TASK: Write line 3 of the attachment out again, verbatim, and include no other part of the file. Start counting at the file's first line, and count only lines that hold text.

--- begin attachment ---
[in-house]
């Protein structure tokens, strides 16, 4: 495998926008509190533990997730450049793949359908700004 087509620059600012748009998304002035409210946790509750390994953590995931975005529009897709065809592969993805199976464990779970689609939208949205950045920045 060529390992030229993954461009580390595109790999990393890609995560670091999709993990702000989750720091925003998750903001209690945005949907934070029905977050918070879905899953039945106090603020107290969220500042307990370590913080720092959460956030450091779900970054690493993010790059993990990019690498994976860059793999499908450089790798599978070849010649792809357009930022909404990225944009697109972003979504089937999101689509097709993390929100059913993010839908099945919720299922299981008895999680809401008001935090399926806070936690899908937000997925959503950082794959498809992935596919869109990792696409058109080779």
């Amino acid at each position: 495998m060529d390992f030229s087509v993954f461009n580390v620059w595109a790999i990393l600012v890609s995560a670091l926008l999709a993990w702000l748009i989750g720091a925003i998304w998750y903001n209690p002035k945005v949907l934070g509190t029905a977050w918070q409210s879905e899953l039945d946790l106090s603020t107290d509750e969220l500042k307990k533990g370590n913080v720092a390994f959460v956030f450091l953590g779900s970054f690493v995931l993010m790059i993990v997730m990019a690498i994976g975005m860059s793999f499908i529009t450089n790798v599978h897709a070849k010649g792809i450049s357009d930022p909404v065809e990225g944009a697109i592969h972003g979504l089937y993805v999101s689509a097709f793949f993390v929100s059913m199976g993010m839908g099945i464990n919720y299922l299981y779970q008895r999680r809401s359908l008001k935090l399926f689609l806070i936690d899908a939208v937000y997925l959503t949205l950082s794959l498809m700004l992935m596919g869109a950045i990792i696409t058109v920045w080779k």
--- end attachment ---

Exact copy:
């Amino acid at each position: 495998m060529d390992f030229s087509v993954f461009n580390v620059w595109a790999i990393l600012v890609s995560a670091l926008l999709a993990w702000l748009i989750g720091a925003i998304w998750y903001n209690p002035k945005v949907l934070g509190t029905a977050w918070q409210s879905e899953l039945d946790l106090s603020t107290d509750e969220l500042k307990k533990g370590n913080v720092a390994f959460v956030f450091l953590g779900s970054f690493v995931l993010m790059i993990v997730m990019a690498i994976g975005m860059s793999f499908i529009t450089n790798v599978h897709a070849k010649g792809i450049s357009d930022p909404v065809e990225g944009a697109i592969h972003g979504l089937y993805v999101s689509a097709f793949f993390v929100s059913m199976g993010m839908g099945i464990n919720y299922l299981y779970q008895r999680r809401s359908l008001k935090l399926f689609l806070i936690d899908a939208v937000y997925l959503t949205l950082s794959l498809m700004l992935m596919g869109a950045i990792i696409t058109v920045w080779k």